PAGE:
As a little experiment im trying to build an electric guitar out of random parts of wood that i have laying around the house.

So what i did was i found a nice sized chunk of cedar for the body and i started to carve out the shape (custom MrNick shape). I know cedar isnt ever used for electrics but i want to try it out and see how it works.

But what i cant seem to figure out is how wide to make some of the holes. im not talking about pots but rather the pickups themselfs. im going with some single coil pups and i cant find the exact measurements of them on any website.

Does anyone have the measurements of the pups on a strat? thanks it would realy help.

Just in case i decide to use humbuckers does anyone have those measurements?

Also if im useing a tune-o-matic bridge (i dont want to mess with a tremelo) what distance from the bridge should the intonation adjuster (sorry forgot the name) be?

Ill post up pics as soon i as have them.
What I would suggest is to determine all dimensions with the parts in situ. That means you can best proceed in the following order;

Obtain a suitable neck and carve a neck pocket to suit it.

After you have carved the outer shape of the body and fitted the neck and know where the frets are you can get the stop piece (or string holes if you want to go string through) lined up and fitted and start to figure out the exact position of the bridge. This can be done by putting the partially assembled bridge wedged underneath the strings floating style. Set the action by shimming it up with wood or carton (obviously you have fitted the tuners, topnut and strings in this stage) Intonation measurements will show you then where the holes should be drilled to accomodate the threaded bushes that hold the bridge.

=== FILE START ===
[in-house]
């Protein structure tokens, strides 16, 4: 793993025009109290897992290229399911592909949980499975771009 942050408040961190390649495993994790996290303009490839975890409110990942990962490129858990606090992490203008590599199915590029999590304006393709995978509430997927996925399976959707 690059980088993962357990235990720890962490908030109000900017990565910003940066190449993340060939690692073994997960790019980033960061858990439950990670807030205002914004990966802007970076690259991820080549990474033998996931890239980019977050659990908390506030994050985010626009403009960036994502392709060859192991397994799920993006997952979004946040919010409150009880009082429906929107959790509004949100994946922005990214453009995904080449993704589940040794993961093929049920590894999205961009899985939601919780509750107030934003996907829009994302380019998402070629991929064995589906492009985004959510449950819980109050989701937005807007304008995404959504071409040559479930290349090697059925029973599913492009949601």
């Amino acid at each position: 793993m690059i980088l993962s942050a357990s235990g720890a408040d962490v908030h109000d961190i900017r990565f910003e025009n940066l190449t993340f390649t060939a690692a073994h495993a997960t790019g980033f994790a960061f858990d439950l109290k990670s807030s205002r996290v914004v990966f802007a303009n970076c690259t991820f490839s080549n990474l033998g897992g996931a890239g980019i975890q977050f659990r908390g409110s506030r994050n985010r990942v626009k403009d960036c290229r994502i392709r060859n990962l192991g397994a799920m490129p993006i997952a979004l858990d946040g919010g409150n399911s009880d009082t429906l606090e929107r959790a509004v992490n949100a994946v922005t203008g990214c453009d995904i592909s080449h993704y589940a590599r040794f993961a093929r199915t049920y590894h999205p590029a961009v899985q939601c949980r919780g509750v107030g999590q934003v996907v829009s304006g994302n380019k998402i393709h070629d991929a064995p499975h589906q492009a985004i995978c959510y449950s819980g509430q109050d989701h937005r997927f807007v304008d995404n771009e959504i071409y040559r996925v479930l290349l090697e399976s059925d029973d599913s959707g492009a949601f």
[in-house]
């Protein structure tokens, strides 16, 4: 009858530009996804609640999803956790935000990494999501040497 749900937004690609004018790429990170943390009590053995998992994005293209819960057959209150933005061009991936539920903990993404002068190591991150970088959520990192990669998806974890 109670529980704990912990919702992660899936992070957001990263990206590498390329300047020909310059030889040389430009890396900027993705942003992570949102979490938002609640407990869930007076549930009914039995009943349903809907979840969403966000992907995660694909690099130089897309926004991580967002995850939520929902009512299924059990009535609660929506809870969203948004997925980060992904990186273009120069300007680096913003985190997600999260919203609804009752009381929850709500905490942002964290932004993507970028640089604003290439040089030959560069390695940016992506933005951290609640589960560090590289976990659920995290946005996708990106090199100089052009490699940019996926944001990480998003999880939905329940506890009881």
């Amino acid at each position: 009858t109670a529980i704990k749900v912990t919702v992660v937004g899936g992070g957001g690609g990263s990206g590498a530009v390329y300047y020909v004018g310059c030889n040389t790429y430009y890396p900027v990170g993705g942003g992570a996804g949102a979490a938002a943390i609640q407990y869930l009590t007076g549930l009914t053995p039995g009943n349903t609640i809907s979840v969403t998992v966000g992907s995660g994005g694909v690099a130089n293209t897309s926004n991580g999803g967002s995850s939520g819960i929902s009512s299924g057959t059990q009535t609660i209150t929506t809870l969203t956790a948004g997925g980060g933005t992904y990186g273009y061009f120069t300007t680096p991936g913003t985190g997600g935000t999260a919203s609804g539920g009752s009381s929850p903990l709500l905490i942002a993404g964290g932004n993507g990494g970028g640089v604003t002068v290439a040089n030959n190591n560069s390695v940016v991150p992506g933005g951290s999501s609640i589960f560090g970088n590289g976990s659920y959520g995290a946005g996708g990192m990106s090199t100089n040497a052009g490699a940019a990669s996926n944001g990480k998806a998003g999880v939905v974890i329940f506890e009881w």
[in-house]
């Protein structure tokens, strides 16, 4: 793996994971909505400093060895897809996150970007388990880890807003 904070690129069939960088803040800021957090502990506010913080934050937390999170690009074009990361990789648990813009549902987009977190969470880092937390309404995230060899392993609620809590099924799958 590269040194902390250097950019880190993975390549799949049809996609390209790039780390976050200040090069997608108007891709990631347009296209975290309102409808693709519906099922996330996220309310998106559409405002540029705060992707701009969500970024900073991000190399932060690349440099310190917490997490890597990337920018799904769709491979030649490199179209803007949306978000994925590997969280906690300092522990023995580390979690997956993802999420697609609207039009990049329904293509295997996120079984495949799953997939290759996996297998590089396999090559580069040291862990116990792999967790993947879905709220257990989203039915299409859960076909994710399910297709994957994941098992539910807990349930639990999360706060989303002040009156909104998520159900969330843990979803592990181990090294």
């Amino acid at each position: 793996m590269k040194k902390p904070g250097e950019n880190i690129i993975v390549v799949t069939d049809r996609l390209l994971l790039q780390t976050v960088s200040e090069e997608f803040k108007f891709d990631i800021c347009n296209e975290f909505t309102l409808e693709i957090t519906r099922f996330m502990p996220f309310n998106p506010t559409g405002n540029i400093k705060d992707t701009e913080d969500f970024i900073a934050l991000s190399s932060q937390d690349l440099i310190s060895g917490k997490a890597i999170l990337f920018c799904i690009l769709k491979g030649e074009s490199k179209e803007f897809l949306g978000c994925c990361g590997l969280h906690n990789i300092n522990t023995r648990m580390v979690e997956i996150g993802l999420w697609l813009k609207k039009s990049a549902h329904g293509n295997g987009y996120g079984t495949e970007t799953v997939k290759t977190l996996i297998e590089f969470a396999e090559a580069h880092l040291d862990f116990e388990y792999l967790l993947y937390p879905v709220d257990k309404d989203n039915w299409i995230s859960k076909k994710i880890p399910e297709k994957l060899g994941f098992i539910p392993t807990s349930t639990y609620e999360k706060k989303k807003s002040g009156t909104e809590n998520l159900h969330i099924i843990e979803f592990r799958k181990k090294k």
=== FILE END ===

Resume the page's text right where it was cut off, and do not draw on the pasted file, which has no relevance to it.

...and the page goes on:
If everything is working well and the project is on the right track, buy the desired pick-ups and then determine the place where they should be. You can use the pups as templates to figure out the cavities you'll have to mill out.

Trying to make holes in advance and expecting them to be in the right place is too big a leap for an amateur. Without using the most advanced CAD, high tech measuring devices and CNC tooling even professionals won't pull it off to prepare a one off prototype to take up crucial parts that still have to arrive at the workshop.
I for myself can't even make a barn door fit by measuring in once place and fabricating in another.